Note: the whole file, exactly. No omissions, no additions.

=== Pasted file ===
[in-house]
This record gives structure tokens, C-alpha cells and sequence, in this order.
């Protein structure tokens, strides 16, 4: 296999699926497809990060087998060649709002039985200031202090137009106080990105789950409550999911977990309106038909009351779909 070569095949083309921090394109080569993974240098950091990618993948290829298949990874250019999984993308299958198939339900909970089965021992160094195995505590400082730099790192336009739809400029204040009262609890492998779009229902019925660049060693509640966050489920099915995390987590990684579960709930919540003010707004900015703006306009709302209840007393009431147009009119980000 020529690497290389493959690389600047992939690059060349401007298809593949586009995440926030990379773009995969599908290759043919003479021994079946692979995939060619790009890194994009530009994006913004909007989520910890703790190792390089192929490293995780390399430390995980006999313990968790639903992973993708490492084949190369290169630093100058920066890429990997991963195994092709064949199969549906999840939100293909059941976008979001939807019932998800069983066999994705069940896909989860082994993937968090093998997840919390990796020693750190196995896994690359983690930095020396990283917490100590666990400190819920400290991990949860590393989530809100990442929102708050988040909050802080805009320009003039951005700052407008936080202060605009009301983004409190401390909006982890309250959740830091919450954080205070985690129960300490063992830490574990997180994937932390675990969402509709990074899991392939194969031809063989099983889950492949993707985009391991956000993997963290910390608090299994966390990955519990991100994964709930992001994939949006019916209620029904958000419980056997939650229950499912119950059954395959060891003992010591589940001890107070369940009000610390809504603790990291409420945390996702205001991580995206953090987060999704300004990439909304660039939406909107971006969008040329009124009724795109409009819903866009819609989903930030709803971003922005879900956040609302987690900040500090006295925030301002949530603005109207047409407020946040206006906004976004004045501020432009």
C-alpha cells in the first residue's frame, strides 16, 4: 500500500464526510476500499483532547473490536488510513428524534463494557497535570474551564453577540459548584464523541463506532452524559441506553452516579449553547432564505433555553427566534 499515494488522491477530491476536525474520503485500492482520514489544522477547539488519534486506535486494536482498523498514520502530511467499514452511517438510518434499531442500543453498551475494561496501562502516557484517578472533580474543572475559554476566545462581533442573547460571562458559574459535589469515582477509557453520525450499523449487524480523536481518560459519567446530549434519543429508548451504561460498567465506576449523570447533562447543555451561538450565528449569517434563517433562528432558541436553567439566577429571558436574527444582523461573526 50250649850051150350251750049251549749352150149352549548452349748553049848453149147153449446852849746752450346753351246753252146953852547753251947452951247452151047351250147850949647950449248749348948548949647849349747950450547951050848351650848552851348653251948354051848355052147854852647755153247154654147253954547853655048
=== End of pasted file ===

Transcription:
[in-house]
This record gives structure tokens, C-alpha cells and sequence, in this order.
């Protein structure tokens, strides 16, 4: 296999699926497809990060087998060649709002039985200031202090137009106080990105789950409550999911977990309106038909009351779909 070569095949083309921090394109080569993974240098950091990618993948290829298949990874250019999984993308299958198939339900909970089965021992160094195995505590400082730099790192336009739809400029204040009262609890492998779009229902019925660049060693509640966050489920099915995390987590990684579960709930919540003010707004900015703006306009709302209840007393009431147009009119980000 020529690497290389493959690389600047992939690059060349401007298809593949586009995440926030990379773009995969599908290759043919003479021994079946692979995939060619790009890194994009530009994006913004909007989520910890703790190792390089192929490293995780390399430390995980006999313990968790639903992973993708490492084949190369290169630093100058920066890429990997991963195994092709064949199969549906999840939100293909059941976008979001939807019932998800069983066999994705069940896909989860082994993937968090093998997840919390990796020693750190196995896994690359983690930095020396990283917490100590666990400190819920400290991990949860590393989530809100990442929102708050988040909050802080805009320009003039951005700052407008936080202060605009009301983004409190401390909006982890309250959740830091919450954080205070985690129960300490063992830490574990997180994937932390675990969402509709990074899991392939194969031809063989099983889950492949993707985009391991956000993997963290910390608090299994966390990955519990991100994964709930992001994939949006019916209620029904958000419980056997939650229950499912119950059954395959060891003992010591589940001890107070369940009000610390809504603790990291409420945390996702205001991580995206953090987060999704300004990439909304660039939406909107971006969008040329009124009724795109409009819903866009819609989903930030709803971003922005879900956040609302987690900040500090006295925030301002949530603005109207047409407020946040206006906004976004004045501020432009």
C-alpha cells in the first residue's frame, strides 16, 4: 500500500464526510476500499483532547473490536488510513428524534463494557497535570474551564453577540459548584464523541463506532452524559441506553452516579449553547432564505433555553427566534 499515494488522491477530491476536525474520503485500492482520514489544522477547539488519534486506535486494536482498523498514520502530511467499514452511517438510518434499531442500543453498551475494561496501562502516557484517578472533580474543572475559554476566545462581533442573547460571562458559574459535589469515582477509557453520525450499523449487524480523536481518560459519567446530549434519543429508548451504561460498567465506576449523570447533562447543555451561538450565528449569517434563517433562528432558541436553567439566577429571558436574527444582523461573526 50250649850051150350251750049251549749352150149352549548452349748553049848453149147153449446852849746752450346753351246753252146953852547753251947452951247452151047351250147850949647950449248749348948548949647849349747950450547951050848351650848552851348653251948354051848355052147854852647755153247154654147253954547853655048